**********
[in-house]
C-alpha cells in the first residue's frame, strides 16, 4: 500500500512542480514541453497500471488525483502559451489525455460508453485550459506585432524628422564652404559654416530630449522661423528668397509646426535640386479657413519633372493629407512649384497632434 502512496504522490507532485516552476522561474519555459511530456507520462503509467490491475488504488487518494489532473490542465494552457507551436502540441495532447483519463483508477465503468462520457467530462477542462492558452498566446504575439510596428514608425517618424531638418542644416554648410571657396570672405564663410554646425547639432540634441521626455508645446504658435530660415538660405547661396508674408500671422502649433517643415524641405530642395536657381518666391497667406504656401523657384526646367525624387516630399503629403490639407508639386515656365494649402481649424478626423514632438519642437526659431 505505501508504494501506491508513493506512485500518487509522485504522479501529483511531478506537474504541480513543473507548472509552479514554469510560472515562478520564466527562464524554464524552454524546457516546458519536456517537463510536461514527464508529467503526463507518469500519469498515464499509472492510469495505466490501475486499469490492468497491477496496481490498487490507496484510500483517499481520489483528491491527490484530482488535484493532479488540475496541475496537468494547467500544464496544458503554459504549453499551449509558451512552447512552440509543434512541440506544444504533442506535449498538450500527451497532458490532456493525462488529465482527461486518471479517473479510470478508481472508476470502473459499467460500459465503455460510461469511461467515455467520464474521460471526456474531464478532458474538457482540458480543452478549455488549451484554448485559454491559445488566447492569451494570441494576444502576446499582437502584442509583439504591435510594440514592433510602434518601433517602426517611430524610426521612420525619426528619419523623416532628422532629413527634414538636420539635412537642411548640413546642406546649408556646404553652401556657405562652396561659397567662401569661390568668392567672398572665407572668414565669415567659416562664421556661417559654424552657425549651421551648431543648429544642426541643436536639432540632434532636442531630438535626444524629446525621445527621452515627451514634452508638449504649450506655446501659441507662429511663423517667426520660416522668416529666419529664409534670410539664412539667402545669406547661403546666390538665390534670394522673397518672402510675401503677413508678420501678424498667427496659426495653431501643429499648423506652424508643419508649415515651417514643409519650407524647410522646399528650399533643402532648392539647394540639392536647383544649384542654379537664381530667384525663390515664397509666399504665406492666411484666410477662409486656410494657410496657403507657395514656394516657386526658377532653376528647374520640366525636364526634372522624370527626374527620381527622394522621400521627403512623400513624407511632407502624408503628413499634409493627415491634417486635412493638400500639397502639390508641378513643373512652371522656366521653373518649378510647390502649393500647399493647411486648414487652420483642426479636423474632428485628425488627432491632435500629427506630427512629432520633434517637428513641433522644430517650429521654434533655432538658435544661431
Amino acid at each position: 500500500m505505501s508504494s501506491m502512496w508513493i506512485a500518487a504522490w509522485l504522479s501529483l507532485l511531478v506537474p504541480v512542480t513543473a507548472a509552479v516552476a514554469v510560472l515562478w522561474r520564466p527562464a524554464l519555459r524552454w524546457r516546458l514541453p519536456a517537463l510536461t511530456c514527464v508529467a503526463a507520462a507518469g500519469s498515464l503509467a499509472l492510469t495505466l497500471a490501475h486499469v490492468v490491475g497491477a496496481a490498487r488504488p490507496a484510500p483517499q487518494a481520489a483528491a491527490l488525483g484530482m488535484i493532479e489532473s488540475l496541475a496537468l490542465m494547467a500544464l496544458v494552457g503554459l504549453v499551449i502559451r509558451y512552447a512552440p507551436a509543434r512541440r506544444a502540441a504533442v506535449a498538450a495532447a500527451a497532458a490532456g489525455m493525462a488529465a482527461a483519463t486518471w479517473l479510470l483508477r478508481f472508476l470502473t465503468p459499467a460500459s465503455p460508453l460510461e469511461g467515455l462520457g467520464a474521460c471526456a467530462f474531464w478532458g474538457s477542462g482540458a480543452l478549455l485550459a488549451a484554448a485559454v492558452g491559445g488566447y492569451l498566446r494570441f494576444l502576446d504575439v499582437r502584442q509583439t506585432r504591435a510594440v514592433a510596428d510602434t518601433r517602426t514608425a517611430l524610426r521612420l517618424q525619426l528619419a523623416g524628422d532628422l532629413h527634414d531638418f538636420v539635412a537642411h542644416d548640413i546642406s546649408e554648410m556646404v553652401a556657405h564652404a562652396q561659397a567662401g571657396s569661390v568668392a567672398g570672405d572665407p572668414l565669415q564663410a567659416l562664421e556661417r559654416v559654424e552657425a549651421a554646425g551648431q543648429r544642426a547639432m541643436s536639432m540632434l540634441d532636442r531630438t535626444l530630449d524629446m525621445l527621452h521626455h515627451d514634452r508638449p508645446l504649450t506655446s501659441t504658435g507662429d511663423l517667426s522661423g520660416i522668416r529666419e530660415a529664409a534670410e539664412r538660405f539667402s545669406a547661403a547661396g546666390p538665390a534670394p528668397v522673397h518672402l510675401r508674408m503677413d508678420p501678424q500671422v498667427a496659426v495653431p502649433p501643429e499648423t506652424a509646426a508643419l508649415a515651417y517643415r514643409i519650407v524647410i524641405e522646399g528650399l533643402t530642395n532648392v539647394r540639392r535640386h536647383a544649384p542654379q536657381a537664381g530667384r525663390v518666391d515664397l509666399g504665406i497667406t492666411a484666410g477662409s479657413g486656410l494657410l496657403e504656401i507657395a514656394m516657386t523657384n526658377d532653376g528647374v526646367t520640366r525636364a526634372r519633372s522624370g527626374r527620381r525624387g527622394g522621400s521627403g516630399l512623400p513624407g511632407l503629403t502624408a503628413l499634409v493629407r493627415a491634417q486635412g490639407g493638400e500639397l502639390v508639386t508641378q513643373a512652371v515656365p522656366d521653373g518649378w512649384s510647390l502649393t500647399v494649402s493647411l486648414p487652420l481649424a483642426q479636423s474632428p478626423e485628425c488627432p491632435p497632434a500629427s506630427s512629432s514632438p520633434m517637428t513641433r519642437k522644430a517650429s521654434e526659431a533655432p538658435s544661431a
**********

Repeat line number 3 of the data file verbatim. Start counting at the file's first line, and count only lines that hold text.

Amino acid at each position: 500500500m505505501s508504494s501506491m502512496w508513493i506512485a500518487a504522490w509522485l504522479s501529483l507532485l511531478v506537474p504541480v512542480t513543473a507548472a509552479v516552476a514554469v510560472l515562478w522561474r520564466p527562464a524554464l519555459r524552454w524546457r516546458l514541453p519536456a517537463l510536461t511530456c514527464v508529467a503526463a507520462a507518469g500519469s498515464l503509467a499509472l492510469t495505466l497500471a490501475h486499469v490492468v490491475g497491477a496496481a490498487r488504488p490507496a484510500p483517499q487518494a481520489a483528491a491527490l488525483g484530482m488535484i493532479e489532473s488540475l496541475a496537468l490542465m494547467a500544464l496544458v494552457g503554459l504549453v499551449i502559451r509558451y512552447a512552440p507551436a509543434r512541440r506544444a502540441a504533442v506535449a498538450a495532447a500527451a497532458a490532456g489525455m493525462a488529465a482527461a483519463t486518471w479517473l479510470l483508477r478508481f472508476l470502473t465503468p459499467a460500459s465503455p460508453l460510461e469511461g467515455l462520457g467520464a474521460c471526456a467530462f474531464w478532458g474538457s477542462g482540458a480543452l478549455l485550459a488549451a484554448a485559454v492558452g491559445g488566447y492569451l498566446r494570441f494576444l502576446d504575439v499582437r502584442q509583439t506585432r504591435a510594440v514592433a510596428d510602434t518601433r517602426t514608425a517611430l524610426r521612420l517618424q525619426l528619419a523623416g524628422d532628422l532629413h527634414d531638418f538636420v539635412a537642411h542644416d548640413i546642406s546649408e554648410m556646404v553652401a556657405h564652404a562652396q561659397a567662401g571657396s569661390v568668392a567672398g570672405d572665407p572668414l565669415q564663410a567659416l562664421e556661417r559654416v559654424e552657425a549651421a554646425g551648431q543648429r544642426a547639432m541643436s536639432m540632434l540634441d532636442r531630438t535626444l530630449d524629446m525621445l527621452h521626455h515627451d514634452r508638449p508645446l504649450t506655446s501659441t504658435g507662429d511663423l517667426s522661423g520660416i522668416r529666419e530660415a529664409a534670410e539664412r538660405f539667402s545669406a547661403a547661396g546666390p538665390a534670394p528668397v522673397h518672402l510675401r508674408m503677413d508678420p501678424q500671422v498667427a496659426v495653431p502649433p501643429e499648423t506652424a509646426a508643419l508649415a515651417y517643415r514643409i519650407v524647410i524641405e522646399g528650399l533643402t530642395n532648392v539647394r540639392r535640386h536647383a544649384p542654379q536657381a537664381g530667384r525663390v518666391d515664397l509666399g504665406i497667406t492666411a484666410g477662409s479657413g486656410l494657410l496657403e504656401i507657395a514656394m516657386t523657384n526658377d532653376g528647374v526646367t520640366r525636364a526634372r519633372s522624370g527626374r527620381r525624387g527622394g522621400s521627403g516630399l512623400p513624407g511632407l503629403t502624408a503628413l499634409v493629407r493627415a491634417q486635412g490639407g493638400e500639397l502639390v508639386t508641378q513643373a512652371v515656365p522656366d521653373g518649378w512649384s510647390l502649393t500647399v494649402s493647411l486648414p487652420l481649424a483642426q479636423s474632428p478626423e485628425c488627432p491632435p497632434a500629427s506630427s512629432s514632438p520633434m517637428t513641433r519642437k522644430a517650429s521654434e526659431a533655432p538658435s544661431a